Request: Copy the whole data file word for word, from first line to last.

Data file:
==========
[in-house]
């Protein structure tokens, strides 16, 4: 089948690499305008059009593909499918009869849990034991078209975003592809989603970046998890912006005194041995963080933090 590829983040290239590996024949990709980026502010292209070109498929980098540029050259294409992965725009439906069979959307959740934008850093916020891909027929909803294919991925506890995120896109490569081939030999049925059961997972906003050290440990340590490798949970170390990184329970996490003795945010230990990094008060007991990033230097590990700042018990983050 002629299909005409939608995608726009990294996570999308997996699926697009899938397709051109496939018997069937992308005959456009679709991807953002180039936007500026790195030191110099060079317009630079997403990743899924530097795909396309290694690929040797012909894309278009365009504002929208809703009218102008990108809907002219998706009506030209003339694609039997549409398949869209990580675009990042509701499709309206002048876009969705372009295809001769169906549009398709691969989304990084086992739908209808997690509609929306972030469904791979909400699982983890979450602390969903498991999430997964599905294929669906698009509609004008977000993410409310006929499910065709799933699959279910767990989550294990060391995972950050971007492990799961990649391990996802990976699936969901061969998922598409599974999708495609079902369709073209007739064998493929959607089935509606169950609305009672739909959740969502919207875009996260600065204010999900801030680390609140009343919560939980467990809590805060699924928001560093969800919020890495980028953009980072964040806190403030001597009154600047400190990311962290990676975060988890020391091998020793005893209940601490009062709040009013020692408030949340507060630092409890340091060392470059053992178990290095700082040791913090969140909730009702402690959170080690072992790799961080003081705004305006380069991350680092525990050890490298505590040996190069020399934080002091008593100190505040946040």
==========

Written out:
[in-house]
């Protein structure tokens, strides 16, 4: 089948690499305008059009593909499918009869849990034991078209975003592809989603970046998890912006005194041995963080933090 590829983040290239590996024949990709980026502010292209070109498929980098540029050259294409992965725009439906069979959307959740934008850093916020891909027929909803294919991925506890995120896109490569081939030999049925059961997972906003050290440990340590490798949970170390990184329970996490003795945010230990990094008060007991990033230097590990700042018990983050 002629299909005409939608995608726009990294996570999308997996699926697009899938397709051109496939018997069937992308005959456009679709991807953002180039936007500026790195030191110099060079317009630079997403990743899924530097795909396309290694690929040797012909894309278009365009504002929208809703009218102008990108809907002219998706009506030209003339694609039997549409398949869209990580675009990042509701499709309206002048876009969705372009295809001769169906549009398709691969989304990084086992739908209808997690509609929306972030469904791979909400699982983890979450602390969903498991999430997964599905294929669906698009509609004008977000993410409310006929499910065709799933699959279910767990989550294990060391995972950050971007492990799961990649391990996802990976699936969901061969998922598409599974999708495609079902369709073209007739064998493929959607089935509606169950609305009672739909959740969502919207875009996260600065204010999900801030680390609140009343919560939980467990809590805060699924928001560093969800919020890495980028953009980072964040806190403030001597009154600047400190990311962290990676975060988890020391091998020793005893209940601490009062709040009013020692408030949340507060630092409890340091060392470059053992178990290095700082040791913090969140909730009702402690959170080690072992790799961080003081705004305006380069991350680092525990050890490298505590040996190069020399934080002091008593100190505040946040």